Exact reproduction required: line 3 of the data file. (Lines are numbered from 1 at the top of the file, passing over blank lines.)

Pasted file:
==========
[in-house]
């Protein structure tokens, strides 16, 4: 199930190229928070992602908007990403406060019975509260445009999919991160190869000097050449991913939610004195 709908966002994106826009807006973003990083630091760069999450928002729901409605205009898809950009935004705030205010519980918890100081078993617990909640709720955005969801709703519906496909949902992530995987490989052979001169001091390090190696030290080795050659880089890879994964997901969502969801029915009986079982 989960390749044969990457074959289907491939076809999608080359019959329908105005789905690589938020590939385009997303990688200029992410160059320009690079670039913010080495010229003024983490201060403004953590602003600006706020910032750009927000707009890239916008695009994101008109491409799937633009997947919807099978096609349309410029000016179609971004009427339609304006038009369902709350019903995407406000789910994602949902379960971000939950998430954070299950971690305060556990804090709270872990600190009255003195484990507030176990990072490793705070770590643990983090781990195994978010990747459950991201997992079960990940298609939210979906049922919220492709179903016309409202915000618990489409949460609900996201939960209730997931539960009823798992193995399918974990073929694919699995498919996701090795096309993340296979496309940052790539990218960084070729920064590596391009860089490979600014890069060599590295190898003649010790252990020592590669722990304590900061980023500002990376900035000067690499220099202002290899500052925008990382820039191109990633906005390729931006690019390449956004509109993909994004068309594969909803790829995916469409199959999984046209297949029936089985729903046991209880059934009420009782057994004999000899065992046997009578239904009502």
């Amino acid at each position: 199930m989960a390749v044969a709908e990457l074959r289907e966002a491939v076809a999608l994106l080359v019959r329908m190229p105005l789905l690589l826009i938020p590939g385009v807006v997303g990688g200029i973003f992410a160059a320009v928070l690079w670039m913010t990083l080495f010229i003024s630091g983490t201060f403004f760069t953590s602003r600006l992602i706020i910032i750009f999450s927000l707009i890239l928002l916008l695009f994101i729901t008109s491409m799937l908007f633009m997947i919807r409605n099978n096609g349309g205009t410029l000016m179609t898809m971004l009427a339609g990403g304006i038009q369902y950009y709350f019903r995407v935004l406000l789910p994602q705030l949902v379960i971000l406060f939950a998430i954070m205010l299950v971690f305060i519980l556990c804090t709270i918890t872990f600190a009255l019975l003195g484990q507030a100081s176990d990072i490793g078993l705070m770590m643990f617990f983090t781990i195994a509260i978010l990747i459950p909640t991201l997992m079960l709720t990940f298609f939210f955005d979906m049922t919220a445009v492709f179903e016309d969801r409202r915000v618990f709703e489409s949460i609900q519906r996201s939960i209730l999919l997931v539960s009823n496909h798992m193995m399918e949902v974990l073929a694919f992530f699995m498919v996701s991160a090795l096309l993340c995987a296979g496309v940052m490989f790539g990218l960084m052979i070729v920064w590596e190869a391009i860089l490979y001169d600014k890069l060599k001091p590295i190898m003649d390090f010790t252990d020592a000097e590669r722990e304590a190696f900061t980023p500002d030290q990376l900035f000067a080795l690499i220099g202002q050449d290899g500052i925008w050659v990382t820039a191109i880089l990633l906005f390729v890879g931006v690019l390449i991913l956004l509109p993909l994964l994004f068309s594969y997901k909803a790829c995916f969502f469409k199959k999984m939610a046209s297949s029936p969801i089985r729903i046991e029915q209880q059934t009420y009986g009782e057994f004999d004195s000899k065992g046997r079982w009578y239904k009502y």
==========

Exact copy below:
């Amino acid at each position: 199930m989960a390749v044969a709908e990457l074959r289907e966002a491939v076809a999608l994106l080359v019959r329908m190229p105005l789905l690589l826009i938020p590939g385009v807006v997303g990688g200029i973003f992410a160059a320009v928070l690079w670039m913010t990083l080495f010229i003024s630091g983490t201060f403004f760069t953590s602003r600006l992602i706020i910032i750009f999450s927000l707009i890239l928002l916008l695009f994101i729901t008109s491409m799937l908007f633009m997947i919807r409605n099978n096609g349309g205009t410029l000016m179609t898809m971004l009427a339609g990403g304006i038009q369902y950009y709350f019903r995407v935004l406000l789910p994602q705030l949902v379960i971000l406060f939950a998430i954070m205010l299950v971690f305060i519980l556990c804090t709270i918890t872990f600190a009255l019975l003195g484990q507030a100081s176990d990072i490793g078993l705070m770590m643990f617990f983090t781990i195994a509260i978010l990747i459950p909640t991201l997992m079960l709720t990940f298609f939210f955005d979906m049922t919220a445009v492709f179903e016309d969801r409202r915000v618990f709703e489409s949460i609900q519906r996201s939960i209730l999919l997931v539960s009823n496909h798992m193995m399918e949902v974990l073929a694919f992530f699995m498919v996701s991160a090795l096309l993340c995987a296979g496309v940052m490989f790539g990218l960084m052979i070729v920064w590596e190869a391009i860089l490979y001169d600014k890069l060599k001091p590295i190898m003649d390090f010790t252990d020592a000097e590669r722990e304590a190696f900061t980023p500002d030290q990376l900035f000067a080795l690499i220099g202002q050449d290899g500052i925008w050659v990382t820039a191109i880089l990633l906005f390729v890879g931006v690019l390449i991913l956004l509109p993909l994964l994004f068309s594969y997901k909803a790829c995916f969502f469409k199959k999984m939610a046209s297949s029936p969801i089985r729903i046991e029915q209880q059934t009420y009986g009782e057994f004999d004195s000899k065992g046997r079982w009578y239904k009502y």